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  3. I can’t wait to read this. I love how you put a regular person in somewhat ordinary circumstances and wring every last thing out of the story. I’ll never forget posting on Facebook about coming home from walking Lily and finding the door ajar. I called my husband and talked to him while I walked through the house. And then you commented something like “What if the husband was in the basement waiting for her?” That created a shiver and is exactly what your books do. I can add dogs to the list from cozy to creepy if you think about Cujo.

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  4. I took a writing workshop with Hallie Ephron, sponsored by Sisters in Crime. It was terrific. Hallie is a born teacher.

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  5. I can’t wait to read Careful What You Wish For and see how creepy dolls feature in the story (like the one behind Hallie in the photo). I loved There Was an Old Woman ~

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  6. I can’t wait for this new one! How about cute little houses? Cast them in the right light, throw in a couple shadows, a garage with an open door leading to a dark interior, front door slighly ajar, curtains fluttering…

    I can see it.

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  7. Hallie, you are the Master of What’sgoingonheres and I can’t wait to read Careful What You Wish For. I’ve always admired your titles, they have that familiar ring that, as you say, give off that slightly ominous vibe. I want to read the book the minute I hear the title.

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    1. Thanks, Ang! Titles are so tricky. The working title of Careful What You Wish For was FOLDING FRANK. Which I loved and made me laugh. But it sounded too much like LOVING FRANK and besides, that gerund/proper noun combination title felt like someone else’s book.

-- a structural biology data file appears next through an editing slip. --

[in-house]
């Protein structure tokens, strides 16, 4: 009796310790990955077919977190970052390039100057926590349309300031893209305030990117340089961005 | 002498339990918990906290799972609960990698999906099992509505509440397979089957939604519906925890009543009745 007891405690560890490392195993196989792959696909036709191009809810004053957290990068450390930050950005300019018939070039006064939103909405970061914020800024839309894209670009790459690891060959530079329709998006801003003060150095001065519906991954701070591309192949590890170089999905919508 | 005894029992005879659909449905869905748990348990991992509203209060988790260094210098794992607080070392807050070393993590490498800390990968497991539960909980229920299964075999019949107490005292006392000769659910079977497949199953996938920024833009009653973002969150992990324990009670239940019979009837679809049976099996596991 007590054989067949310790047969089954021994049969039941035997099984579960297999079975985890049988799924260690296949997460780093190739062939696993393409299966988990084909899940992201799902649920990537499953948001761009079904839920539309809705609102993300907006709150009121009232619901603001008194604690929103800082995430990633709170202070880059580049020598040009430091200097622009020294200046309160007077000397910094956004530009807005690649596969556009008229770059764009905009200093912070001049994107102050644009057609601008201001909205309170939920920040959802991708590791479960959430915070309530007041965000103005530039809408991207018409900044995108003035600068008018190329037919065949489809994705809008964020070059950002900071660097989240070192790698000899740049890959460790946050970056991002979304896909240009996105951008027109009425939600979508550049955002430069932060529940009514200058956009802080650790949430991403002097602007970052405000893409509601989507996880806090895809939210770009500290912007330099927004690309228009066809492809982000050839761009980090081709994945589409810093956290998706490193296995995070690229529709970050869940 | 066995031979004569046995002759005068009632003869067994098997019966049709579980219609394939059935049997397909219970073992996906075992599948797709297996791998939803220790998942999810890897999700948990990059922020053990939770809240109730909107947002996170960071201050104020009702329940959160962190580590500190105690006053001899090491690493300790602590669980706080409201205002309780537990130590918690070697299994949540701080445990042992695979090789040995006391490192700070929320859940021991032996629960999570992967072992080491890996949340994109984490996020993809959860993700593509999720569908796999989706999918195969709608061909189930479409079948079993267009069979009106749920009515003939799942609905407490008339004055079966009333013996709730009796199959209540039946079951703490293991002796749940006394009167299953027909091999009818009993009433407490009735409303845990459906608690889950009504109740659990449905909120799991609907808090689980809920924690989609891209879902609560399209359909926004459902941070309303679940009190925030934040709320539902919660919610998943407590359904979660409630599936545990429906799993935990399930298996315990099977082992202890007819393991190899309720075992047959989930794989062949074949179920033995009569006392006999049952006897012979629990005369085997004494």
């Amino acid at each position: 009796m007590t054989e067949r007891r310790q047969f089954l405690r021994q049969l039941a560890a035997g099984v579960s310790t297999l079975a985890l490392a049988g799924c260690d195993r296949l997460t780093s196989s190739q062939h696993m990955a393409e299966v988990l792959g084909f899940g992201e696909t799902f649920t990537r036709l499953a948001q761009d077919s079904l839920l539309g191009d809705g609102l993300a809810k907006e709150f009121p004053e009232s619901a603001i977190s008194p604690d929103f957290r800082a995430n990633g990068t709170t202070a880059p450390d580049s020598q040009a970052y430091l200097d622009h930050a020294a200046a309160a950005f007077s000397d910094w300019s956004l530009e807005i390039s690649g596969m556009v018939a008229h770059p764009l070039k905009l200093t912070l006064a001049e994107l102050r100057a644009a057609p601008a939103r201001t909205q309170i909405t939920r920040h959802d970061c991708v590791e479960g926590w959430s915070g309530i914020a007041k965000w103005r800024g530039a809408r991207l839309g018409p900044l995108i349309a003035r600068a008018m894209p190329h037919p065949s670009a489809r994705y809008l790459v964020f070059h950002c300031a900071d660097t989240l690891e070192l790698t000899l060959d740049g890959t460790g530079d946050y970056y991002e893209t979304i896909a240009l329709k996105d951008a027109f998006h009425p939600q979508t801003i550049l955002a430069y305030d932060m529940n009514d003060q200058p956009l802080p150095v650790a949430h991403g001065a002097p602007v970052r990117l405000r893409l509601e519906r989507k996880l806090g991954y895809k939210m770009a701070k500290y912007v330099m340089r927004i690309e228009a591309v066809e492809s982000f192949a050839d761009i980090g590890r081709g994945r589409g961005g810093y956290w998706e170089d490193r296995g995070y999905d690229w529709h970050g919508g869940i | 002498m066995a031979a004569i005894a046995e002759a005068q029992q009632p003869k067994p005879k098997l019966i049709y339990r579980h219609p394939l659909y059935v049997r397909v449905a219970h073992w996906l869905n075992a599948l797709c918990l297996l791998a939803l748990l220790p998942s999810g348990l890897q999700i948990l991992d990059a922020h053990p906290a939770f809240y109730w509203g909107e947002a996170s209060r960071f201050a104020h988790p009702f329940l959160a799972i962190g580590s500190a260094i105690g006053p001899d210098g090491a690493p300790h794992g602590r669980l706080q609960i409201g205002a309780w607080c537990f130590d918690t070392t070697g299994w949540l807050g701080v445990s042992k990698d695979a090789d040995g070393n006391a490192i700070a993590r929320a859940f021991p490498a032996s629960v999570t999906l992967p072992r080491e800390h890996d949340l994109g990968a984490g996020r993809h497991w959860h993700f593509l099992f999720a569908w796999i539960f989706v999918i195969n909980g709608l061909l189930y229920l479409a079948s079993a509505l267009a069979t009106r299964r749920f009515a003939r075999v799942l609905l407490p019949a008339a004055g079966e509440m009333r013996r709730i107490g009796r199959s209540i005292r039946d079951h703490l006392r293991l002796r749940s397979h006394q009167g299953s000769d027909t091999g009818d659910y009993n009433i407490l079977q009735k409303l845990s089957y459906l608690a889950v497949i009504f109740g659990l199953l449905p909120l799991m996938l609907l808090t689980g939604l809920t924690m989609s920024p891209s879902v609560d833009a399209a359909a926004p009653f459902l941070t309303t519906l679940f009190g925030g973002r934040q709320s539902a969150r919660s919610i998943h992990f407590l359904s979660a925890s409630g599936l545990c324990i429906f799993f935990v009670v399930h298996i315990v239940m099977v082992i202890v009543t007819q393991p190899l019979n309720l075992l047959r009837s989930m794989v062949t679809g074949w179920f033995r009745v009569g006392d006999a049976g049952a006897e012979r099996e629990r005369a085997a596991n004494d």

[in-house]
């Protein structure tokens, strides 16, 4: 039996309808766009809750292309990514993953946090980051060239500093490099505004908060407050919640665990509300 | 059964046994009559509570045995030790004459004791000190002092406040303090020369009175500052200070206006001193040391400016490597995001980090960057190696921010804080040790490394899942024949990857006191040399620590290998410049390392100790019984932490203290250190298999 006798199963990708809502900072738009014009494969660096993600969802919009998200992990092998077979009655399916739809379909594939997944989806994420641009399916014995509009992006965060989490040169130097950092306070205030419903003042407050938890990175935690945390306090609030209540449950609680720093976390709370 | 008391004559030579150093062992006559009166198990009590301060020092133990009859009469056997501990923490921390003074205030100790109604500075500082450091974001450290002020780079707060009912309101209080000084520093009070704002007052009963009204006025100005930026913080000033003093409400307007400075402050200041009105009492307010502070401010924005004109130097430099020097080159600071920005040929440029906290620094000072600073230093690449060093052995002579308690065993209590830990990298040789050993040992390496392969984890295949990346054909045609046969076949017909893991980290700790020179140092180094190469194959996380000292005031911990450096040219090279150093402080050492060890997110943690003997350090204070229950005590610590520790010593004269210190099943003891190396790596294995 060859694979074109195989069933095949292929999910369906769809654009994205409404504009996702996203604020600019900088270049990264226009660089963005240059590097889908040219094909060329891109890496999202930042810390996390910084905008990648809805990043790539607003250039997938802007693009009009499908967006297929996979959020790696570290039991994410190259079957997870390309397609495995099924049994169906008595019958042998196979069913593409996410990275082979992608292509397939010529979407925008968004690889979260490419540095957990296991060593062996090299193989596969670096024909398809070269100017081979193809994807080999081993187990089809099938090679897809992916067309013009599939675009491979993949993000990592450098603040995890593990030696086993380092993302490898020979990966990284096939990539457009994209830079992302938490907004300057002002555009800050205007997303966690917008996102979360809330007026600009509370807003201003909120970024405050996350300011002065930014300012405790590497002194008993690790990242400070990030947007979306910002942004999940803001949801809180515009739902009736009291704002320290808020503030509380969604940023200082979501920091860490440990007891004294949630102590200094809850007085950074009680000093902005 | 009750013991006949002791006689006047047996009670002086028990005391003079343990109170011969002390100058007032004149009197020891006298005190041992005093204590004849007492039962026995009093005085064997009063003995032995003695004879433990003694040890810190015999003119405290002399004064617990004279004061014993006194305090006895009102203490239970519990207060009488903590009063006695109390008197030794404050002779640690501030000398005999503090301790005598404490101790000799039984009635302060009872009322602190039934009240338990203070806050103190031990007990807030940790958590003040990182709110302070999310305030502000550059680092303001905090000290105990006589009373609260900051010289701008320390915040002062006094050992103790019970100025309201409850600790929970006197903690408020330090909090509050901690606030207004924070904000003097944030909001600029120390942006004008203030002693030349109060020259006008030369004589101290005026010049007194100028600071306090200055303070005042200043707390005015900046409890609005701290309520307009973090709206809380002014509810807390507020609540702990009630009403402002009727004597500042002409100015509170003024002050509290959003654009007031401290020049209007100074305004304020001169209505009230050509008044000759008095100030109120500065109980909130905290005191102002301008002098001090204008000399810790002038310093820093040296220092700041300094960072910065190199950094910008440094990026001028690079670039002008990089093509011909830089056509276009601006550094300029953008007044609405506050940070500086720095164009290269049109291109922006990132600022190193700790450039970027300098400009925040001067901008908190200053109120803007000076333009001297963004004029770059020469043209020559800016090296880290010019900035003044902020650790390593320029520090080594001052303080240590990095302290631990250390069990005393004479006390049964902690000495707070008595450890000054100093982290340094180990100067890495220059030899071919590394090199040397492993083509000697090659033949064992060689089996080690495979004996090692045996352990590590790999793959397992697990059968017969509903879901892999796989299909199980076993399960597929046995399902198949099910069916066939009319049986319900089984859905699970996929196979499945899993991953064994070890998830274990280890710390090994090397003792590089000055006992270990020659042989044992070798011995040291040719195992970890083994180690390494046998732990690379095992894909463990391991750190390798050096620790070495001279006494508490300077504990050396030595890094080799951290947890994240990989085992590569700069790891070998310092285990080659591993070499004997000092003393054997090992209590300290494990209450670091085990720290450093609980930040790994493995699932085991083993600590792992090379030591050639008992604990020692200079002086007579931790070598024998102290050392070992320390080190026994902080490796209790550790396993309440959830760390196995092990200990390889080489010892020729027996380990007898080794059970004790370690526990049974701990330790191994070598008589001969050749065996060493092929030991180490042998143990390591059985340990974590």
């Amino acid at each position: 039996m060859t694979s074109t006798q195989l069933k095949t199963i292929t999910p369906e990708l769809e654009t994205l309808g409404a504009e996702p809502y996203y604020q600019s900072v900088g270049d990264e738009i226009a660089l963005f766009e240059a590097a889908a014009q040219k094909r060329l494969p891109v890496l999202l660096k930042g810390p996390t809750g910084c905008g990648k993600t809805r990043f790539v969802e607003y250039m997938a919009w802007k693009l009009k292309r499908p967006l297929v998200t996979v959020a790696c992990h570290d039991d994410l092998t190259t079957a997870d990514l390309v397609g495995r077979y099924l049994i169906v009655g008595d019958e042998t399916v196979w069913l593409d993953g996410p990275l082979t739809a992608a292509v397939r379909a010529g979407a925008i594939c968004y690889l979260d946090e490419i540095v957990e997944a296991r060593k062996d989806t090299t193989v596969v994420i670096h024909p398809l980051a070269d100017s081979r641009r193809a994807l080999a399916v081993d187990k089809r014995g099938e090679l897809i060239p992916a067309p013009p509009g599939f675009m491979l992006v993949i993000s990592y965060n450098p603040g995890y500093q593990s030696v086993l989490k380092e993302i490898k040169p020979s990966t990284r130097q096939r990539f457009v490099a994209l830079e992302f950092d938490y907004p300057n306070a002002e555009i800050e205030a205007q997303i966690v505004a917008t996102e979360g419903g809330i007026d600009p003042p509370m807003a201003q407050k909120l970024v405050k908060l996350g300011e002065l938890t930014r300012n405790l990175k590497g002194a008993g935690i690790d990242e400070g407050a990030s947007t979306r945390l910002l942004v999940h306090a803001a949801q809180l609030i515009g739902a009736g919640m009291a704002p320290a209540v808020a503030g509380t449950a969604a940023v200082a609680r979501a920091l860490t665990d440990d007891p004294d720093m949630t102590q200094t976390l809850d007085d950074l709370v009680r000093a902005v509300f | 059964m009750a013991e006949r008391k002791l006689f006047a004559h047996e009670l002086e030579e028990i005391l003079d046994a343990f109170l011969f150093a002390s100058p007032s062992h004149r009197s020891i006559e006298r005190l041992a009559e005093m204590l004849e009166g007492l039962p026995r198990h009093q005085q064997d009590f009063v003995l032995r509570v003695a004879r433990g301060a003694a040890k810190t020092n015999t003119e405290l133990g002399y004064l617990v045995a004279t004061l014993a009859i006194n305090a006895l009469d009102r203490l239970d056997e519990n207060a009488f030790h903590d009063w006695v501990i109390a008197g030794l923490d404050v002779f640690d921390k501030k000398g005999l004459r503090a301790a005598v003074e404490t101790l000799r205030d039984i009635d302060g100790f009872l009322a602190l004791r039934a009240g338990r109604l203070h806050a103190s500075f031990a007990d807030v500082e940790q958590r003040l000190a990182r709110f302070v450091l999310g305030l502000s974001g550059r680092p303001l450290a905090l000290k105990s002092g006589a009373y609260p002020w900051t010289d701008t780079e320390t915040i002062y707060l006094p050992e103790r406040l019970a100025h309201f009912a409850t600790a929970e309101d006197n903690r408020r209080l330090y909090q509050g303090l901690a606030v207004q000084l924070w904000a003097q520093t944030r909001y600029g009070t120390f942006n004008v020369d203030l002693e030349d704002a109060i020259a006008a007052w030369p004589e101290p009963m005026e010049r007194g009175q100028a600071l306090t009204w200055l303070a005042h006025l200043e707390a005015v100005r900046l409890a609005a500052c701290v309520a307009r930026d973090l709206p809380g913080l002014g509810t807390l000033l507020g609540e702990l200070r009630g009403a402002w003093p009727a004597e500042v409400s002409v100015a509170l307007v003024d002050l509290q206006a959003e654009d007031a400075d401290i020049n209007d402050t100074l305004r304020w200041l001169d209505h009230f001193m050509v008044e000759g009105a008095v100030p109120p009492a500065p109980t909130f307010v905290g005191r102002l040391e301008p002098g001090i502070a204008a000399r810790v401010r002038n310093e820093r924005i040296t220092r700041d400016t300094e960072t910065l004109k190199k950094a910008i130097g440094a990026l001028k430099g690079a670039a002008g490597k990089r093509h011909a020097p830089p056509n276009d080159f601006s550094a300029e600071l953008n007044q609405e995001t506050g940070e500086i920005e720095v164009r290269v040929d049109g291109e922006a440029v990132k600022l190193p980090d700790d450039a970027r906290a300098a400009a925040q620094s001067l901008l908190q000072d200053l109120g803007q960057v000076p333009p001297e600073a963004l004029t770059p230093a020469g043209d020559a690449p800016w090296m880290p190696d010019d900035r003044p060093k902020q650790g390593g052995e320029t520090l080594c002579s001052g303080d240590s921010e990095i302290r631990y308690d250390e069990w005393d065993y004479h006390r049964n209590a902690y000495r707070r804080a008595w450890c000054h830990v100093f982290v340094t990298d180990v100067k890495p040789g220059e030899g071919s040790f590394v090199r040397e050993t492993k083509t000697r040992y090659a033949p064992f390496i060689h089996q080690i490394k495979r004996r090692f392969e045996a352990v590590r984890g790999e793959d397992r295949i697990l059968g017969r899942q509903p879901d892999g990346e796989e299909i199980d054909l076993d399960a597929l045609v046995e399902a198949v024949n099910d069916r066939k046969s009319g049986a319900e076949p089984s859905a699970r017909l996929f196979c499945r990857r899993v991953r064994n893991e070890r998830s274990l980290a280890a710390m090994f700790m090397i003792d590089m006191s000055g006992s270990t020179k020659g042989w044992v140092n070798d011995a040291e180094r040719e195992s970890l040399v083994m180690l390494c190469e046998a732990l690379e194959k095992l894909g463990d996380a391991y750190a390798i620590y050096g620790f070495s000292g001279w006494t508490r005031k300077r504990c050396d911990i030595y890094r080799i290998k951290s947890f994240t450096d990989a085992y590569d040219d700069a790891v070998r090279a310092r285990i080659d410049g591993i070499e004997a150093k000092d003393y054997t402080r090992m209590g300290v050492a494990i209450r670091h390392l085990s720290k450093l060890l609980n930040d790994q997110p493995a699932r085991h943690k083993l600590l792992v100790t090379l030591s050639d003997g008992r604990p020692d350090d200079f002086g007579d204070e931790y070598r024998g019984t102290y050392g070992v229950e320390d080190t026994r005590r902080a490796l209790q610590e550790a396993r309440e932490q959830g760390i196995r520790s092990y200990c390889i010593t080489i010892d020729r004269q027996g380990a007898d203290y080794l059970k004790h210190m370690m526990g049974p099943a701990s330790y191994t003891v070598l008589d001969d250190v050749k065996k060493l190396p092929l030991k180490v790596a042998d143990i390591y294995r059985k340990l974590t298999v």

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  8. Hallie, I am certainly looking forward to this one! Not sure how you manage to have just the right amount of creepiness! But whatever – it does work just fine!

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  9. I love that you write about the creepy in the everyday. I think for many people that is the most terrifying thing of all. Most of us are not likely to be swept up into an international terror plot. But we do hear a weird noise coming from the attic whilst tucked up for the night or overhear strange snatches of conversation floating over the back fence. Thanks for being here today and sharing your take on the thin line that separates the comfortable and the uneasy!

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  10. Just about anything can be creepy given the right context. The beach. Pools. Green grassy fields at day vs. alone at night.

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  11. Creepy, but not icky — perfect description — and so very readable. I get swept up in the suspense, unwilling to put the book down because characters I care about are in trouble. I also love the generous doses of irony. Brava!

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  12. Hallie, you raised some seriously interesting ideas. And personally very timely, as I am tinkering with a new book setting that presents as classic cozy but won’t be.How to do it? Must say I hated missing your recent SINC workshop n NY – I had to be away. Creepy doll houses? Personally I love dollhouses, but I could see a twist. In fact, we once had a couple of pre-teen boys visiting with parents, and they turned my daughters beloved doll house into a house of horrors. Death and destruction everywhere! Every adorable miniature turned into a murder weapon. It was hilarious!

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  13. I always thought the school janitor and his closet were super creepy. Love your books Hallie!

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  14. I scored an ARC and loved this book. Just the right touch of insidious elements that grow out of control so you couldn’t read ahead lest you missed something important. I suppose that is what creepy is? And the characters felt real. One in particular so much so that I felt like I could name people I’d known who were just like her. And I won’t say more except that I highly recommend it.